1:  #include <p18cxxx.h>
 2:  #include <usart.h>
 3:  #include <delay.h>
 5:  void main()
 6:  {
 8:       TRISC = 0x00;
10:                 USART_EIGHT_BIT & USART_CONT_RX & USART_BRGH_LOW, 129);
12:       while(1)
13:       {
14:            putrsUSART( "Hello World!" );
15:            Delay10KTCYx(200);
16:       }
18:  }

This program will open PORTC, open USART, print “Hello World”, delay for some time and repeat. Use MPLAB to build the code, erase the PIC, and program the PIC. When done, place the PIC back onto the breadboard. Next, we will work with the MAX232 chip.

Interface the MAX232A

The MAX232 IC is allows USART data to be converted to what’s known as the RS232 standard. This standard is what serial ports on PCs use to communicate with other devices.

According to the MAX232 datasheet, a simple wiring diagram is shown. You will need the following:


Insert the MAX232 chip onto the bread board and insert the 5 capacitors:

  • a capacitor between pin 1 and pin 3
  • a capacitor between pin 4 and pin 5
  • a capacitor between pin 6 and ground
  • a capacitor between pin 2 and power
  • a capacitor between power and ground

Wire the power into pin 16 and ground into pin 15. You have completed the setup of the MAX232.

  • Connect pin 25 (TX) of the PIC to pin 11 on the MAX232
  • Connect pin 26 (RX) of the PIC to pin 12 on the MAX232

Insert a DB-9 or DE-9 connector (male) into the bread board. If you look carefully inside the connector, you will see the numbers 1, 2, 3, 4, 5, 6, 7, 8, and 9 labeled on the plastic.


Wire the DB-9 connector to the MAX232 chip as listed below:

  • Connect pin 3 of the DB-9 connector to pin 13 of the MAX232
  • Connect pin 2 of the DB-9 connector to pin 14 of the MAX232
  • Connect pin 5 of the DB-9 connector to ground

You have completed the setup of the DB-9 connector. Connect one end of the crossover serial cable to the DB-9 connector and connect the other end of the crossover serial cable to the PC serial port. Next, we configure Hyperterminal.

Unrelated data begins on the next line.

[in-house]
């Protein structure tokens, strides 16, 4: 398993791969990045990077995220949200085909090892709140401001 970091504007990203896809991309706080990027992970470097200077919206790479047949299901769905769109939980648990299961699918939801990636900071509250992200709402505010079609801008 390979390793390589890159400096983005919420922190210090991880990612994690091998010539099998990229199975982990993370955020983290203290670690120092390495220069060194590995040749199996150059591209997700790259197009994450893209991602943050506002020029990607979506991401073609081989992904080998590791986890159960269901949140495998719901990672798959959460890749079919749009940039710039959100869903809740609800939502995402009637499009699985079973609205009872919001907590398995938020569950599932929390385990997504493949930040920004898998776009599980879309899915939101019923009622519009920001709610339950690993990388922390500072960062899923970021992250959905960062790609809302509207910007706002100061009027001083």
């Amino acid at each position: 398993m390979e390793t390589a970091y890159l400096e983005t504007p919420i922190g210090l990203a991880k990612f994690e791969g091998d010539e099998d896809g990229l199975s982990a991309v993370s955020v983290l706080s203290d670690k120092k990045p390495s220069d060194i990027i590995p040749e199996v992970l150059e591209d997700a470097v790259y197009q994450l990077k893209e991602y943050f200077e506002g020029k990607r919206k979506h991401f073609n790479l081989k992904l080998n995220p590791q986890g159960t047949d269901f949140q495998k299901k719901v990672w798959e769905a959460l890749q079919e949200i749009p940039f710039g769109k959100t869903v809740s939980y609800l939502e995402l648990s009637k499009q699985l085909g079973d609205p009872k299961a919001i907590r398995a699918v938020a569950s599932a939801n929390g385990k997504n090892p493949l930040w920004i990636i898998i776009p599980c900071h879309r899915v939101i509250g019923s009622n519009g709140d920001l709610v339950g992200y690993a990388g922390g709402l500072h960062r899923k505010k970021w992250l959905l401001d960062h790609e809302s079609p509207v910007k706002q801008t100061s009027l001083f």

Configure Hyperterminal

Hyperterminal is a simple terminal emmulator that allows serial data to be displayed on a screen. This program also allows text to be typed and transmitted over a serial cable to the PIC.

  • NOTE: This program is usually found under Programs > Accessories > Communications. For Windows Vista and Windows 7 users, a free open-source terminal program is available online called PuTTY.

Open up Hyperterminal in Windows. A pop-up box will be displayed asking for a name. For our example, use any name and press OK.


Next, choose COM1 from the options listed below and press OK.


  • NOTE: If COM1 is not an option, you will have to try another COM port until you discover which one works. If no COM port is listed at all, check the back of the computer to see if you have a serial port. Some laptops do not come with serial ports. A typical USB-to-serial adapter may be needed in order to continue.

Next, we need to choose the correct port settings. For our example, we chose our baud rate as 1.2 kbps or 1200 baud. See the following selections:

  • Bits per second = 1200
  • Data bits = 8
  • Parity = None
  • Stop bits = 1
  • Flow control = None


When the selections have been made, press OK. Hyperterminal is now ready to receive USART data. Next, we finish up and power the PIC.


Now that everything is setup, apply power to the breadboard, which turns on the PIC and the MAX232 chip. Hyperterminal should display Hello World! on the screen.


  • NOTE: If you don’t see anything on the screen, there are several things to trouble shoot. Be sure both the PIC and MAX232 have power. Also, try swapping the wires on pin 2 and pin 3 of the DB-9 connector. Some serial cables are not considered crossover cables.
  • For advanced troubleshooting, use an oscilloscope and test pin 25 on the PIC and make sure data is being sent. Next, test pin 14 of the MAX232 and make sure data is being sent. If no data is being sent, the PIC was not programmed correctly or there may be a software issue. If data is being sent, check the serial cable and the COM port in Hyperterminal.
  • For advanced troubleshooting, use a multimeter in “continuity mode” and test each connection between each device on the breadboard searching for an open circuit.

<b><center><big>ON TO PART 3 =>></big></center></b>

See Also